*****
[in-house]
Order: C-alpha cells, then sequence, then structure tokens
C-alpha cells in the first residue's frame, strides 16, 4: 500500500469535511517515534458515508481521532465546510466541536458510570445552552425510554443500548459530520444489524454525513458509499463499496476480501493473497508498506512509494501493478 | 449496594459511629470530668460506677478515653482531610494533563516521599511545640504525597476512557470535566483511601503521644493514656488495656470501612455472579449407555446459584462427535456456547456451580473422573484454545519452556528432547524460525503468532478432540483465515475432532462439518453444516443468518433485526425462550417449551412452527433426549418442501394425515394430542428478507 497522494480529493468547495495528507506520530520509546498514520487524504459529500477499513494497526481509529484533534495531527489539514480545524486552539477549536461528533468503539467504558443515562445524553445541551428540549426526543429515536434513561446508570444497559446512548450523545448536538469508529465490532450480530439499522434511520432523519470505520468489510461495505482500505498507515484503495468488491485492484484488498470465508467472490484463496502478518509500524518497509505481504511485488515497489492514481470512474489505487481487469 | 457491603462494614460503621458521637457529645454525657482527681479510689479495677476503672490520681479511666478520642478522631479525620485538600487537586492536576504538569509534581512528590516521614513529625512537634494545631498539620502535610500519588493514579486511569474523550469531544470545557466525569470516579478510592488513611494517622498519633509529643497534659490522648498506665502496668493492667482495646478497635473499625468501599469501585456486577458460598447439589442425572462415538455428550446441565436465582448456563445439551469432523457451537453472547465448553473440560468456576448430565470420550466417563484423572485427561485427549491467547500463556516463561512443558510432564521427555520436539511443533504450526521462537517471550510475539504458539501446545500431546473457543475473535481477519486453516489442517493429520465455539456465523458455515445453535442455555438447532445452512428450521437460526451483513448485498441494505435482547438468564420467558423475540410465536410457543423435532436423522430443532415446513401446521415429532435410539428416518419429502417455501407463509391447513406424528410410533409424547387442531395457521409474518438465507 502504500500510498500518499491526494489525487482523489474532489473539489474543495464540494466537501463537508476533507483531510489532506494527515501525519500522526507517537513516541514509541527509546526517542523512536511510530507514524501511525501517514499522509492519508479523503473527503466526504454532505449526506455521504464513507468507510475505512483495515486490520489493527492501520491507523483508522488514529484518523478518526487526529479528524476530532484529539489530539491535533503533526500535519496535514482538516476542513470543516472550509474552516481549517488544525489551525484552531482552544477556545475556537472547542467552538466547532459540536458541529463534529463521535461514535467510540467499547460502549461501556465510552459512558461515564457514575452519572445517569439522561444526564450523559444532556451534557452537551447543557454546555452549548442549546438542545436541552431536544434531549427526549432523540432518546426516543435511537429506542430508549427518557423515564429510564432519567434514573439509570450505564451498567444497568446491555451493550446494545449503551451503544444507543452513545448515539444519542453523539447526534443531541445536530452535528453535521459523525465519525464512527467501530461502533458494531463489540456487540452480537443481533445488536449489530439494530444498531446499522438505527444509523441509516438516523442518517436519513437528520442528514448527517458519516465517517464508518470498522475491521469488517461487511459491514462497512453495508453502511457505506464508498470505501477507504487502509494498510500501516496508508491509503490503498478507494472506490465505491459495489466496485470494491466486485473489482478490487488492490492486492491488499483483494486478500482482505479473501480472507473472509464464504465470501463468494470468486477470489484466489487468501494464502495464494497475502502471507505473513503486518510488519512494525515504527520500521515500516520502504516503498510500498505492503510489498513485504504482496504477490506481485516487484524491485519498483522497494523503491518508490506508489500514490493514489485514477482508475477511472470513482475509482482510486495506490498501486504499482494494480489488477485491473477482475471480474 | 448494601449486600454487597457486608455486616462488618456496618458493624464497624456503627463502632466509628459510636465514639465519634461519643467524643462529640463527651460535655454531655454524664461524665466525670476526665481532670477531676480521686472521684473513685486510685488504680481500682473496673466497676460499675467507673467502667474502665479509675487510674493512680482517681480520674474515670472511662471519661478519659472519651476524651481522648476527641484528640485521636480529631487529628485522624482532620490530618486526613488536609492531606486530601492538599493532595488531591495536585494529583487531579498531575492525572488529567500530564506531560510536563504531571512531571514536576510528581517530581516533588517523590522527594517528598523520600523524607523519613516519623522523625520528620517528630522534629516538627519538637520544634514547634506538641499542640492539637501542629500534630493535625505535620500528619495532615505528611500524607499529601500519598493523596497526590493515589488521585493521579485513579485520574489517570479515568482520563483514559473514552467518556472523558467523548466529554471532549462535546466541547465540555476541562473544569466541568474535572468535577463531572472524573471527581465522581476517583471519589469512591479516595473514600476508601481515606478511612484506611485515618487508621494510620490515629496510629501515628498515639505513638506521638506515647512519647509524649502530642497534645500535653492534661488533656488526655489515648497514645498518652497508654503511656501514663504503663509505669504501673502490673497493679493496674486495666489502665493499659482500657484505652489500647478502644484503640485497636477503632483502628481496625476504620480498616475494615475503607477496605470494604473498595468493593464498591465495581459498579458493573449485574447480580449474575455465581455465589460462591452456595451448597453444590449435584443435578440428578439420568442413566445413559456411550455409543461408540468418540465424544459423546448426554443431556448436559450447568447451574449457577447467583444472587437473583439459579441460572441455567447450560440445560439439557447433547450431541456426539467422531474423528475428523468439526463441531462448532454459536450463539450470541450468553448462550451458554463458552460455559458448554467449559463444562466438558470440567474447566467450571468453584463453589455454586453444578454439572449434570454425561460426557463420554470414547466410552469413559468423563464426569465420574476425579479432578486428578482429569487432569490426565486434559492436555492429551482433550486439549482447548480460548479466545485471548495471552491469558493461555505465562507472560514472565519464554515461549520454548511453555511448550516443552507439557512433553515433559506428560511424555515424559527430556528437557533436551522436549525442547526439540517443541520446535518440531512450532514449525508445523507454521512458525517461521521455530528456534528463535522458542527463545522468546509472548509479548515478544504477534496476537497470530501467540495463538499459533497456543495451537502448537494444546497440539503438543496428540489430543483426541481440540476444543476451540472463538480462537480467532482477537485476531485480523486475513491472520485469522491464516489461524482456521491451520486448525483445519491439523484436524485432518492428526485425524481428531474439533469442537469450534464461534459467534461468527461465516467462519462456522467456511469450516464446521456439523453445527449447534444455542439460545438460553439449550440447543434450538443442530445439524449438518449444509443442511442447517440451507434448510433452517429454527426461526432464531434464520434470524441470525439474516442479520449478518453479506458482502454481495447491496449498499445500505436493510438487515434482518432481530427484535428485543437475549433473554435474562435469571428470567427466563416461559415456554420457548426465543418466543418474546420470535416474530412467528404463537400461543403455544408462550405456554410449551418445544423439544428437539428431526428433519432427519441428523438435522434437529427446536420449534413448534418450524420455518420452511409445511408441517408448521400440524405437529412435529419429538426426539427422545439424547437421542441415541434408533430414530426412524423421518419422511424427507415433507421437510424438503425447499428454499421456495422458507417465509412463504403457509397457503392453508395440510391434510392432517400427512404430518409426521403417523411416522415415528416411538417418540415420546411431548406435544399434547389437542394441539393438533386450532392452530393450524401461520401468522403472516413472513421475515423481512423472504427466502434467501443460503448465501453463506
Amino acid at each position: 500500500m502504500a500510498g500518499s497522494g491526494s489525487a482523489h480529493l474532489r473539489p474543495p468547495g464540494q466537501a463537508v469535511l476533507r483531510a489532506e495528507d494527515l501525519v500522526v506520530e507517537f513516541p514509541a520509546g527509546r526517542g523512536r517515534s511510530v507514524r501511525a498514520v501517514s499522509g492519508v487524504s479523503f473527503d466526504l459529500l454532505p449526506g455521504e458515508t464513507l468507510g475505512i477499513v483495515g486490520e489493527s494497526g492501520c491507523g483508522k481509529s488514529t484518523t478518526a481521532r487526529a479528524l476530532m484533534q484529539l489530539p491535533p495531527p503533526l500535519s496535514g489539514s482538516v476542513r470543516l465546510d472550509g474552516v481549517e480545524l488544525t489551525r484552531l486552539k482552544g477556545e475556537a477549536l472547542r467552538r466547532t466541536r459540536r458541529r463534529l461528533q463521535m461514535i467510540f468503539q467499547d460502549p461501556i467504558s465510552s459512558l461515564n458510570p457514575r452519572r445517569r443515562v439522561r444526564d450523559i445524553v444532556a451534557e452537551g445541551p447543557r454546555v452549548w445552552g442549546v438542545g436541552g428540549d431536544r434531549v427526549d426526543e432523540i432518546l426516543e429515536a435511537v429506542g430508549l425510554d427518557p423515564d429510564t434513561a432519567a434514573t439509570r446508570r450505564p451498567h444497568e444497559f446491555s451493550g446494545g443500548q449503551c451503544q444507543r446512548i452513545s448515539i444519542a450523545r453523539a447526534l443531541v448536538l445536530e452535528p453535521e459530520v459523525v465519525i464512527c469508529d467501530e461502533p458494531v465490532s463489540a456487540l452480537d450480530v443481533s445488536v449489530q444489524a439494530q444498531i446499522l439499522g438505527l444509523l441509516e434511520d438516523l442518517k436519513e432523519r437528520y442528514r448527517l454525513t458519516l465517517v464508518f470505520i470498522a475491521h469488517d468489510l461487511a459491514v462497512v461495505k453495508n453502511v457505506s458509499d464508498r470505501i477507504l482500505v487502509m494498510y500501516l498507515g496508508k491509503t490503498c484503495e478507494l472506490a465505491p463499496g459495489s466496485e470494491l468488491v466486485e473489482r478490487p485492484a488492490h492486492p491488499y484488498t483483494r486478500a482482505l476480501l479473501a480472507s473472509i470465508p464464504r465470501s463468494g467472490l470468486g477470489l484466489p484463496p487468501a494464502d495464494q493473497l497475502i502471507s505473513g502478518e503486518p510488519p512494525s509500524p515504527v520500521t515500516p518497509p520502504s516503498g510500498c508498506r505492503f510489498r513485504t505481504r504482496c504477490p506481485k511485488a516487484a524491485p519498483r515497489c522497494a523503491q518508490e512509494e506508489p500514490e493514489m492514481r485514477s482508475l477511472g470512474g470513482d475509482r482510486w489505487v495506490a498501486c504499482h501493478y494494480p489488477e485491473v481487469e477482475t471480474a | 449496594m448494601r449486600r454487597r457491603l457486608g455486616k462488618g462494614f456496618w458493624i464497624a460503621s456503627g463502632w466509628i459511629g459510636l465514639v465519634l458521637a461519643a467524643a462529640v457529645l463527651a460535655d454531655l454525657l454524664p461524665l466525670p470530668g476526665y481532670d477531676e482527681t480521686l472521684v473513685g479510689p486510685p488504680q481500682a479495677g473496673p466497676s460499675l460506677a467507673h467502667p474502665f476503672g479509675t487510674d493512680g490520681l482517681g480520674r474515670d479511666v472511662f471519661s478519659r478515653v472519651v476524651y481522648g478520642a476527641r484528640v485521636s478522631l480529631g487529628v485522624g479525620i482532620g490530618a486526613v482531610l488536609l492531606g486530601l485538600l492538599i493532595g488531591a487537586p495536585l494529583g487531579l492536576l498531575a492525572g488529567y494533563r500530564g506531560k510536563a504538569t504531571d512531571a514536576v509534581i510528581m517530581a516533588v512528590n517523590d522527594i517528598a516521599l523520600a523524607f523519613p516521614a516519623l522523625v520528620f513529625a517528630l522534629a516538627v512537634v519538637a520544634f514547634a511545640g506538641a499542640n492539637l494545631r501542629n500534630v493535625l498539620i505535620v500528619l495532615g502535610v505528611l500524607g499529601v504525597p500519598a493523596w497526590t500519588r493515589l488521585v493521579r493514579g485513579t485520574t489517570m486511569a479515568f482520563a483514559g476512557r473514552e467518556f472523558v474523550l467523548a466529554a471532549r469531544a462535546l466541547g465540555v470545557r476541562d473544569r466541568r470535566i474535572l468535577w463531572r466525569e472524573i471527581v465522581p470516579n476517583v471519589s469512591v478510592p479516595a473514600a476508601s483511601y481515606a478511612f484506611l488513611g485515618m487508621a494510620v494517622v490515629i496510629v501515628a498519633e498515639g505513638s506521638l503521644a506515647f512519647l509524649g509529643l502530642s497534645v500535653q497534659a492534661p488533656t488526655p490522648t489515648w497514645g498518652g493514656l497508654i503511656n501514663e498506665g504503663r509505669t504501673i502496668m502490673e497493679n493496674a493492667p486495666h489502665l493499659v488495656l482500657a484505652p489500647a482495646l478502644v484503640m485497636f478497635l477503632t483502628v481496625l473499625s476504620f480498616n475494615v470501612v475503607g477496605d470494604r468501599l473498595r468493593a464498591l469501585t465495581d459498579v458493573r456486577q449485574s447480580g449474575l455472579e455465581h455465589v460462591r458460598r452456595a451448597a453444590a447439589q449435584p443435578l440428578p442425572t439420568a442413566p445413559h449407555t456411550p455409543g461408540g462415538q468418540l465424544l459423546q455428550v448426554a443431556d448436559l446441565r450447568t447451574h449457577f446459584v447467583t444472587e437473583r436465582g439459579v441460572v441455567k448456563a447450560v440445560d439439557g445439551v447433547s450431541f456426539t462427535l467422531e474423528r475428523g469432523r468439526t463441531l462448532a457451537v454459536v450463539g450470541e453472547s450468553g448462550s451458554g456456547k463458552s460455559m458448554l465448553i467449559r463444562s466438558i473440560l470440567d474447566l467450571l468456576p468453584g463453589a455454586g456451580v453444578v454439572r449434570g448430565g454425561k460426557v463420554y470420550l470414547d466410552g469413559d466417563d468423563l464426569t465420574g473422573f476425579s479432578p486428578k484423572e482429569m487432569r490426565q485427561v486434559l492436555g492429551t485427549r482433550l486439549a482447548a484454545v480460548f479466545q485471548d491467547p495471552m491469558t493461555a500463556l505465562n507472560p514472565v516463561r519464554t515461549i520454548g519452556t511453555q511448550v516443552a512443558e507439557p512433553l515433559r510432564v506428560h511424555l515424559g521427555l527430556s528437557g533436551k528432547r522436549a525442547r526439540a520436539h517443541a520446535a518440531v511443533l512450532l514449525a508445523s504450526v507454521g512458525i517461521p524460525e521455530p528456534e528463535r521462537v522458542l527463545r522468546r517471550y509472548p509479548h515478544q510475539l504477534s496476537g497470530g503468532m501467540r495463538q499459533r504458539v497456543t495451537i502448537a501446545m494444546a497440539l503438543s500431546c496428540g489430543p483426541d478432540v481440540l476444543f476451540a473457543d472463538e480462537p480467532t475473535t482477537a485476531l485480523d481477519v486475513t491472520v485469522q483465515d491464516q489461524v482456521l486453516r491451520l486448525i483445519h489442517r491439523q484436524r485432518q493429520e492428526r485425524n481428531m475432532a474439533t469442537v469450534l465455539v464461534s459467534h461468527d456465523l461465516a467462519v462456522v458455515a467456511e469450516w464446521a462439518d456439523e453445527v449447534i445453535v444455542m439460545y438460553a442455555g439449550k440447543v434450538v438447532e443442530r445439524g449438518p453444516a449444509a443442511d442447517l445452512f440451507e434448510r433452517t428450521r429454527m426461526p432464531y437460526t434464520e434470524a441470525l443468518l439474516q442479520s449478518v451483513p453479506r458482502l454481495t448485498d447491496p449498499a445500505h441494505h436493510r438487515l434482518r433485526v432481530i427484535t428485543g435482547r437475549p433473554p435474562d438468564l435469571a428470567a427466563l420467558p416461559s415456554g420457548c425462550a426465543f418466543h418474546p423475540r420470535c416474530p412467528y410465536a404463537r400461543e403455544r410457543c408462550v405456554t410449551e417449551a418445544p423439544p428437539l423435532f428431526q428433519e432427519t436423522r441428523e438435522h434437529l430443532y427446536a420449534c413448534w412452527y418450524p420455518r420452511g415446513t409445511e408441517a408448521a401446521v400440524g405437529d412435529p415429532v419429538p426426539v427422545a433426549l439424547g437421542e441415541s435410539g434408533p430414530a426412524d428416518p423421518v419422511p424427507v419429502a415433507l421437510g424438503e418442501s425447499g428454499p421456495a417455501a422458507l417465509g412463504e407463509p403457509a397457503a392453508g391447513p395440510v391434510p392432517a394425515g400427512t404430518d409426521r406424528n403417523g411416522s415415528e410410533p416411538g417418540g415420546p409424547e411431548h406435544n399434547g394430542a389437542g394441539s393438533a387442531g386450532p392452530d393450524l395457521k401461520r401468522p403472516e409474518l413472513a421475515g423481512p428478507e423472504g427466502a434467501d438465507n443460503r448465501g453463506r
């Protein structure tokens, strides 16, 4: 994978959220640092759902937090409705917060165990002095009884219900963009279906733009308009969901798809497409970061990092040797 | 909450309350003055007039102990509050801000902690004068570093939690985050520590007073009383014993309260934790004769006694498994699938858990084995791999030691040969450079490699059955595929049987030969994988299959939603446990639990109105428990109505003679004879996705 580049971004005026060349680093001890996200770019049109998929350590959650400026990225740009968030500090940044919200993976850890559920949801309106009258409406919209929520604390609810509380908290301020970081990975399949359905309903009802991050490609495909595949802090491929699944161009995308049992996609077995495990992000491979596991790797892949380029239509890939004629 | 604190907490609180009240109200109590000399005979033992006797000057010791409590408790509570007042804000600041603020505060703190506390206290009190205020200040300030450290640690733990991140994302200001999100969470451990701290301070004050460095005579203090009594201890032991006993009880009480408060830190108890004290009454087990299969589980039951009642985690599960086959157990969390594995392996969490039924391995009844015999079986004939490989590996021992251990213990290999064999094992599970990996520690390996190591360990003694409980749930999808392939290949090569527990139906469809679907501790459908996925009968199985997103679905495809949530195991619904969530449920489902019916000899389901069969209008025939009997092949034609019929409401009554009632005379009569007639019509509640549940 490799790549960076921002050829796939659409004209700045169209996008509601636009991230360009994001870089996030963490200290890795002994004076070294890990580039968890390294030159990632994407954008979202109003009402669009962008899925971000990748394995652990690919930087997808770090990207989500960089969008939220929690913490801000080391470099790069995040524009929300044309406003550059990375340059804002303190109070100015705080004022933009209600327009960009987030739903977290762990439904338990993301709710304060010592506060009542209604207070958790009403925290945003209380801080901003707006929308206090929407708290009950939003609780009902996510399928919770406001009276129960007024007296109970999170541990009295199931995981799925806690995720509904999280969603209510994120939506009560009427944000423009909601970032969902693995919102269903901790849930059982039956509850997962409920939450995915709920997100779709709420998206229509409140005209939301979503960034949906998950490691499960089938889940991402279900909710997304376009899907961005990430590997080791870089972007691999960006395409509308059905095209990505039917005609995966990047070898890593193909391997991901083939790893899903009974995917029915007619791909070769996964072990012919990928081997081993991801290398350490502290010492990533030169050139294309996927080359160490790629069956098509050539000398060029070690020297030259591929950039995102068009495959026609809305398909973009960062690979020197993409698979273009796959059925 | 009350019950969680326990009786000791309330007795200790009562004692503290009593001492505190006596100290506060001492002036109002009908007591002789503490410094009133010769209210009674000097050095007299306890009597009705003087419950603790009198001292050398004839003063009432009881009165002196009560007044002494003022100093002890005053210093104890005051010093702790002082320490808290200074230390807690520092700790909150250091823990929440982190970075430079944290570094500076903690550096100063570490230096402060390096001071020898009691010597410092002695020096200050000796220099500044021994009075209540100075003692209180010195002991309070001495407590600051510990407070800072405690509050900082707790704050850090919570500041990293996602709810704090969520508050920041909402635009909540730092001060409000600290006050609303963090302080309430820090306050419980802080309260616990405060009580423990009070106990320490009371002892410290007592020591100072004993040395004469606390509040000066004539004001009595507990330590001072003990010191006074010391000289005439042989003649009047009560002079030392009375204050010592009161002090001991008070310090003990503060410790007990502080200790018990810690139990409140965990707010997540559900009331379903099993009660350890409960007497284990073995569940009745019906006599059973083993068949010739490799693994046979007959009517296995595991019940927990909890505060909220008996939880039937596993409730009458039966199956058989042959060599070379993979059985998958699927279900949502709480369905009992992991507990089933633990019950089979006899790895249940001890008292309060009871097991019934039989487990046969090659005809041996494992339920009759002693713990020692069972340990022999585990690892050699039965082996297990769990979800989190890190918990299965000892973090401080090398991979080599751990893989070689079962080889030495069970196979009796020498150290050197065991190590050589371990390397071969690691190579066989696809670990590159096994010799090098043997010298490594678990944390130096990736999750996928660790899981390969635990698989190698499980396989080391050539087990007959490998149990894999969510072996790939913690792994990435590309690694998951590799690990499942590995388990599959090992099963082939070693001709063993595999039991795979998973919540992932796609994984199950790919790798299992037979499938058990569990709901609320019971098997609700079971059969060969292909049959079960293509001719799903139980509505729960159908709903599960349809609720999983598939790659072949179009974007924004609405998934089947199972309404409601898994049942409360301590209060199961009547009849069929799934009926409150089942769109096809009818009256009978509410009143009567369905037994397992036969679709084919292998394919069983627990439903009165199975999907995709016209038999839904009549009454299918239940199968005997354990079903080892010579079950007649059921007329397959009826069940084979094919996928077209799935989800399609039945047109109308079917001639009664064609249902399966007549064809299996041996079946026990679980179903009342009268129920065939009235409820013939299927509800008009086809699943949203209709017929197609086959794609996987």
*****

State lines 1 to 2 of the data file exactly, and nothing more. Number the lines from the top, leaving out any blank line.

[in-house]
Order: C-alpha cells, then sequence, then structure tokens